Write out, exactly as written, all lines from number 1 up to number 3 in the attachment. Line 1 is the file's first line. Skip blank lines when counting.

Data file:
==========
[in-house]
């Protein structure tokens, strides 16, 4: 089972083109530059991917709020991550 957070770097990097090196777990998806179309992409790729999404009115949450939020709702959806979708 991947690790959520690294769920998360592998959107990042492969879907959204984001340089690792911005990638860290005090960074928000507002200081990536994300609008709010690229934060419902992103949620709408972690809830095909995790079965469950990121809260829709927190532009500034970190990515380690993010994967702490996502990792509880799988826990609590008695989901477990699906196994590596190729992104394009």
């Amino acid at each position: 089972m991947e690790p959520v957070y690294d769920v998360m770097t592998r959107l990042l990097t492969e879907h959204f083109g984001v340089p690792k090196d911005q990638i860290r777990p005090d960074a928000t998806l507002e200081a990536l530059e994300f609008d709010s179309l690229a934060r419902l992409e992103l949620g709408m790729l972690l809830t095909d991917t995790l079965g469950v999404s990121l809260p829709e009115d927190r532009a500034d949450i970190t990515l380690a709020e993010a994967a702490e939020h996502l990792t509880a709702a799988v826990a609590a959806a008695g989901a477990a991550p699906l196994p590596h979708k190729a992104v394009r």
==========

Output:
[in-house]
């Protein structure tokens, strides 16, 4: 089972083109530059991917709020991550 957070770097990097090196777990998806179309992409790729999404009115949450939020709702959806979708 991947690790959520690294769920998360592998959107990042492969879907959204984001340089690792911005990638860290005090960074928000507002200081990536994300609008709010690229934060419902992103949620709408972690809830095909995790079965469950990121809260829709927190532009500034970190990515380690993010994967702490996502990792509880799988826990609590008695989901477990699906196994590596190729992104394009």
């Amino acid at each position: 089972m991947e690790p959520v957070y690294d769920v998360m770097t592998r959107l990042l990097t492969e879907h959204f083109g984001v340089p690792k090196d911005q990638i860290r777990p005090d960074a928000t998806l507002e200081a990536l530059e994300f609008d709010s179309l690229a934060r419902l992409e992103l949620g709408m790729l972690l809830t095909d991917t995790l079965g469950v999404s990121l809260p829709e009115d927190r532009a500034d949450i970190t990515l380690a709020e993010a994967a702490e939020h996502l990792t509880a709702a799988v826990a609590a959806a008695g989901a477990a991550p699906l196994p590596h979708k190729a992104v394009r």